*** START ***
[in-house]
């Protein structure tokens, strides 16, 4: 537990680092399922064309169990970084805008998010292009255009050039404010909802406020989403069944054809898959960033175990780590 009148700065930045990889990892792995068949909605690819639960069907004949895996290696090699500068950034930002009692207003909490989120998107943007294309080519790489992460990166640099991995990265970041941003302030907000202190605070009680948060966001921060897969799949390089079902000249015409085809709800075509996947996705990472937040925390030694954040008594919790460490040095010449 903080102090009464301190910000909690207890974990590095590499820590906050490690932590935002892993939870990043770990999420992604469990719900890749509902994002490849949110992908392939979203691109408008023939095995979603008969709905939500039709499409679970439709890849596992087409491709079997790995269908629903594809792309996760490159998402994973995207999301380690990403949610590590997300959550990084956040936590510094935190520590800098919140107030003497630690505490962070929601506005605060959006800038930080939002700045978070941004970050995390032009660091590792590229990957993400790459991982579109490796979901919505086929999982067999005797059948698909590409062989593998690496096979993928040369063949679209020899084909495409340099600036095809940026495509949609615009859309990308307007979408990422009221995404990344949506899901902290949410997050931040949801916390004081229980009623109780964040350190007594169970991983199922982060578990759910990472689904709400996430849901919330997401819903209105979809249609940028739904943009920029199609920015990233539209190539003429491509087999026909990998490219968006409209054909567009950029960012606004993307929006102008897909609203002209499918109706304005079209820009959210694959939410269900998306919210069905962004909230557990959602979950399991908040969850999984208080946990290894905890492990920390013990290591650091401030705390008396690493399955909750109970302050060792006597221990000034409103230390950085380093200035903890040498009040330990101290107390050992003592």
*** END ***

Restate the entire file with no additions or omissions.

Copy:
[in-house]
């Protein structure tokens, strides 16, 4: 537990680092399922064309169990970084805008998010292009255009050039404010909802406020989403069944054809898959960033175990780590 009148700065930045990889990892792995068949909605690819639960069907004949895996290696090699500068950034930002009692207003909490989120998107943007294309080519790489992460990166640099991995990265970041941003302030907000202190605070009680948060966001921060897969799949390089079902000249015409085809709800075509996947996705990472937040925390030694954040008594919790460490040095010449 903080102090009464301190910000909690207890974990590095590499820590906050490690932590935002892993939870990043770990999420992604469990719900890749509902994002490849949110992908392939979203691109408008023939095995979603008969709905939500039709499409679970439709890849596992087409491709079997790995269908629903594809792309996760490159998402994973995207999301380690990403949610590590997300959550990084956040936590510094935190520590800098919140107030003497630690505490962070929601506005605060959006800038930080939002700045978070941004970050995390032009660091590792590229990957993400790459991982579109490796979901919505086929999982067999005797059948698909590409062989593998690496096979993928040369063949679209020899084909495409340099600036095809940026495509949609615009859309990308307007979408990422009221995404990344949506899901902290949410997050931040949801916390004081229980009623109780964040350190007594169970991983199922982060578990759910990472689904709400996430849901919330997401819903209105979809249609940028739904943009920029199609920015990233539209190539003429491509087999026909990998490219968006409209054909567009950029960012606004993307929006102008897909609203002209499918109706304005079209820009959210694959939410269900998306919210069905962004909230557990959602979950399991908040969850999984208080946990290894905890492990920390013990290591650091401030705390008396690493399955909750109970302050060792006597221990000034409103230390950085380093200035903890040498009040330990101290107390050992003592």